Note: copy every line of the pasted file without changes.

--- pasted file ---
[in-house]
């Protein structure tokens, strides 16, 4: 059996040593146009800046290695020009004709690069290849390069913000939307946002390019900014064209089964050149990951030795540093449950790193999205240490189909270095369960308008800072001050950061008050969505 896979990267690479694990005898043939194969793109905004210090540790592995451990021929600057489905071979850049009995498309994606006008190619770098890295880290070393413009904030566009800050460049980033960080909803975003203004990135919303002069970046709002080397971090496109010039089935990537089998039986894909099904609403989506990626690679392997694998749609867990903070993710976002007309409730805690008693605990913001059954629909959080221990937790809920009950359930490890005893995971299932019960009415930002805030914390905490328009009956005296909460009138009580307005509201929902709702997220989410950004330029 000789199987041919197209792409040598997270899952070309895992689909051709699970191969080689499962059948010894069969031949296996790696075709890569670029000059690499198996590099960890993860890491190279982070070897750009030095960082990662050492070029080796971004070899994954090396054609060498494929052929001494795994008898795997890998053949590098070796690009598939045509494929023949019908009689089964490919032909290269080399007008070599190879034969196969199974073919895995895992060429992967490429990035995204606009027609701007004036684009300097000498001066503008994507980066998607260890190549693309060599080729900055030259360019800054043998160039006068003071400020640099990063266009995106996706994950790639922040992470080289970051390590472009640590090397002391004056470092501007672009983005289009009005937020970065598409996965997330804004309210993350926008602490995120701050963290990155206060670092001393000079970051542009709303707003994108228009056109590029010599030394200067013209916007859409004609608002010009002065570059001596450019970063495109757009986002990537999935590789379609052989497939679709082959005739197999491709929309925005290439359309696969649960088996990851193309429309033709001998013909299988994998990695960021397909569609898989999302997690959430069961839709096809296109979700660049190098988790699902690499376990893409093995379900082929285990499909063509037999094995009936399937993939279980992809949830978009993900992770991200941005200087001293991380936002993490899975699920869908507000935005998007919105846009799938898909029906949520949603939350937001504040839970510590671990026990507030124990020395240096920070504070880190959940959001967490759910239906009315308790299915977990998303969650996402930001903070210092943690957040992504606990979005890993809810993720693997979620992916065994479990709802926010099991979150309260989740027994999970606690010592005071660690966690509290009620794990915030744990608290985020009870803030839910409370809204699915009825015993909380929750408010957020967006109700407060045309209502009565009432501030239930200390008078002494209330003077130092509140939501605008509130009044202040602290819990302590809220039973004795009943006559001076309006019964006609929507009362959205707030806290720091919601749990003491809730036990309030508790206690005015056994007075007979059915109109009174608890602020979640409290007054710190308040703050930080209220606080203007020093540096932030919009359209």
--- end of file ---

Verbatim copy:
[in-house]
């Protein structure tokens, strides 16, 4: 059996040593146009800046290695020009004709690069290849390069913000939307946002390019900014064209089964050149990951030795540093449950790193999205240490189909270095369960308008800072001050950061008050969505 896979990267690479694990005898043939194969793109905004210090540790592995451990021929600057489905071979850049009995498309994606006008190619770098890295880290070393413009904030566009800050460049980033960080909803975003203004990135919303002069970046709002080397971090496109010039089935990537089998039986894909099904609403989506990626690679392997694998749609867990903070993710976002007309409730805690008693605990913001059954629909959080221990937790809920009950359930490890005893995971299932019960009415930002805030914390905490328009009956005296909460009138009580307005509201929902709702997220989410950004330029 000789199987041919197209792409040598997270899952070309895992689909051709699970191969080689499962059948010894069969031949296996790696075709890569670029000059690499198996590099960890993860890491190279982070070897750009030095960082990662050492070029080796971004070899994954090396054609060498494929052929001494795994008898795997890998053949590098070796690009598939045509494929023949019908009689089964490919032909290269080399007008070599190879034969196969199974073919895995895992060429992967490429990035995204606009027609701007004036684009300097000498001066503008994507980066998607260890190549693309060599080729900055030259360019800054043998160039006068003071400020640099990063266009995106996706994950790639922040992470080289970051390590472009640590090397002391004056470092501007672009983005289009009005937020970065598409996965997330804004309210993350926008602490995120701050963290990155206060670092001393000079970051542009709303707003994108228009056109590029010599030394200067013209916007859409004609608002010009002065570059001596450019970063495109757009986002990537999935590789379609052989497939679709082959005739197999491709929309925005290439359309696969649960088996990851193309429309033709001998013909299988994998990695960021397909569609898989999302997690959430069961839709096809296109979700660049190098988790699902690499376990893409093995379900082929285990499909063509037999094995009936399937993939279980992809949830978009993900992770991200941005200087001293991380936002993490899975699920869908507000935005998007919105846009799938898909029906949520949603939350937001504040839970510590671990026990507030124990020395240096920070504070880190959940959001967490759910239906009315308790299915977990998303969650996402930001903070210092943690957040992504606990979005890993809810993720693997979620992916065994479990709802926010099991979150309260989740027994999970606690010592005071660690966690509290009620794990915030744990608290985020009870803030839910409370809204699915009825015993909380929750408010957020967006109700407060045309209502009565009432501030239930200390008078002494209330003077130092509140939501605008509130009044202040602290819990302590809220039973004795009943006559001076309006019964006609929507009362959205707030806290720091919601749990003491809730036990309030508790206690005015056994007075007979059915109109009174608890602020979640409290007054710190308040703050930080209220606080203007020093540096932030919009359209």